Mhumhi realized what they were indicating: ahead of them the field was cut apart by a circular track of white gravel, absolutely covered with at least a hundred different painted dogs. In the center of it all was a very odd structure, sort of a crisscrossing mass of thick wire, spun into bizarre shapes and spheres. One side was blocked with a large, flat piece of wood, which looked very out of place. For a second Mhumhi thought he saw a flicker of movement within the structure, but the wires were too dense to tell.
He took his eyes away and pretended to scan the mass of dogs, all shifting and milling and chattering away with one another. He’d never seen such a gathering of large dogs before- he wondered if this was all the painted dogs in the entire city, massed up together.
“I don’t see them anywhere,” he said, intentionally putting his ears back and tucking his tail.
“Oh,” said Nzui, sympathetically, though Ligwami gave kind of an impatient huff.
“Well, you can look for them now, can’t you? We’ve got to take positions… we’re the first ones running today…”
“Don’t be heartless, Wami, we can’t just leave him.”
“Well, we can’t just leave the hunt, can we?”
Nzui gave her tail a stiff wag. “We won’t leave you till you find your pack, Mhumhi.”
“Nzui,” said Ligwami, in an exasperated way, “come on, he doesn’t really need it…” He trailed off under her gaze. “All right, fine! Then have him come on the run with us!”
“What? Are you trying to kill him?” Nzui’s tail quivered. “And his stink will give us away!”
“Oh, now you’re the one being heartless,” said Ligwami, letting his tongue hang out in a brief smile. “You know the smell doesn’t really matter. He can wait with the ambush. It’ll be exciting for him! How many puppies get to be that close to a hunt?”
Nzui seemed swayed, and she turned to Mhumhi. “What do you think? Would you like to stay with us a bit longer? See the run? You won’t have to participate, of course, not with that leg.”
“I don’t know,” said Mhumhi, feeling a bit desperate. Maybe there were other ways he could use their kindness to his advantage; maybe he could get them to take him to the dispensary instead. “I’m really hungry, actually-”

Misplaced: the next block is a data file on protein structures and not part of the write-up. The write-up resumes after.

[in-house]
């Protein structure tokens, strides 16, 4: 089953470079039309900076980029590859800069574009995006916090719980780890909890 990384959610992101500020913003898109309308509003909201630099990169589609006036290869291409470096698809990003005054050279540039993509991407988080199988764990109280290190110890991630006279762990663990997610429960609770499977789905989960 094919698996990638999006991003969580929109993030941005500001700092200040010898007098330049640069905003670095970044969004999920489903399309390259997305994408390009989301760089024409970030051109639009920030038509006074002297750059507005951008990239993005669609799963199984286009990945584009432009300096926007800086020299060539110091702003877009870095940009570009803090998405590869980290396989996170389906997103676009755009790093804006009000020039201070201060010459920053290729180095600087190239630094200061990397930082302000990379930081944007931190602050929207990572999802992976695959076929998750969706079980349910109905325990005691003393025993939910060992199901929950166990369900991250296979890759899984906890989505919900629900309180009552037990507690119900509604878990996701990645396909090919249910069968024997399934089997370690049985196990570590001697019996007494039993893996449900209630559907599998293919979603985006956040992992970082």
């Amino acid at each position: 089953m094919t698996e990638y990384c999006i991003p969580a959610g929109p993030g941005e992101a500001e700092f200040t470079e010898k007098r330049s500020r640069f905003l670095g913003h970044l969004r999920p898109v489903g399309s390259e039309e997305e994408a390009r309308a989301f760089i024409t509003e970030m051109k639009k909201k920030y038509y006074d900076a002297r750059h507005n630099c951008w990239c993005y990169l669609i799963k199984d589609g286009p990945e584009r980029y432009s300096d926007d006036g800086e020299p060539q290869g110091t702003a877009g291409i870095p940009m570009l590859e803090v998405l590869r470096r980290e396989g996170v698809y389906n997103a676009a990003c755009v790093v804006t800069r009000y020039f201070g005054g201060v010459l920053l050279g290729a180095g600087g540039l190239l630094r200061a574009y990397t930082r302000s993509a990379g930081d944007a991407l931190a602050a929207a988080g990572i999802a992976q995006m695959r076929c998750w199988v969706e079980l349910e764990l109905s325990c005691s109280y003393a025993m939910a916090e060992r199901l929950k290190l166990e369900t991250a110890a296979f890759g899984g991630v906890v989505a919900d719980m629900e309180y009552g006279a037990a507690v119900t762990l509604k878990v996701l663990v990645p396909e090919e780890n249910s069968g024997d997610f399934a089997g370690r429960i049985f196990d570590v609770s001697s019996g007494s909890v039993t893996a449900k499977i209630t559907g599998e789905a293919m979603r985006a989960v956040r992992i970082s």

“Oh, then that settles it,” said Ligwami, hopping a bit in place. “You can come with us. We’ll let you have a mouthful of hot meat, eh? It’ll perk you right up, make a bolder dog out of you.”
Nzui pranced over and licked his ear. “Isn’t this exciting, Mhumhi?”
Mhumhi said nothing, and luckily they didn’t notice his fearful look, for they had gotten slightly distracted with one another, sniffing and half-nuzzling, stealing guilty glances towards their conjoined pack members.
Mhumhi looked at the vast swarm of painted dogs all around him, making a massive chirping, chattering din like a thousand birds, and wondered how on earth he was going to get himself out of this. He spared a thought for poor Maha, waiting down for him under the grate; she might have to wait a very long time. If the sun went down and he hadn’t returned, would she assume he’d been killed and leave? Would he, in fact, be killed?
He was working himself up into a decent amount of panic, so it was a good thing he didn’t have much time to think about it. The yammering crowd was starting to get quieter, heads turning upwards. Mhumhi followed their gazes and saw that three dogs had climbed up onto the strange metal structure, where the wires came out and formed a sort of platform.
“Hello, all!” barked one, seeing that she had their attention. “We all know why we’re here, don’t we?”
There was a rousing, cheery chorus of agreement; painted dogs were leaping and twisting with excitement all throughout the crowd.
“Then I won’t waste your time!” she said, wagging her tail, and looked down for a moment. “The first two teams are ready, correct?”
Nzui and Ligwami hopped and chattered together; their packs swirled around them in a frenzy of excitement, some of them actually mounting one another in their eagerness.
“All right!” called the dog on the platform. “You all know the rules- let them get past the trees, then you can start. And that’s all!” She bounded to her feet, throwing her head back.
“Release the hulkers!”
At once there was a loud clatter, and Mhumhi turned to see that a group of dogs had pushed over the piece of wood that had been sitting outside the structure. It had been covering a large hole, and within Mhumhi could see four hulkers, all cringing together in a huddle. They had none of the coverings that Tareq and Maha wore; they were just masses of furless, exposed skin. Mhumhi thought of the naked rats. He was getting a horrible sinking feeling.
He had not understood what the dogs had meant when they had kept using the words ‘run’ and ‘hunt.’ But now he did. He had somehow stumbled onto a hulker hunt in Big Park- a hunt for live hulkers.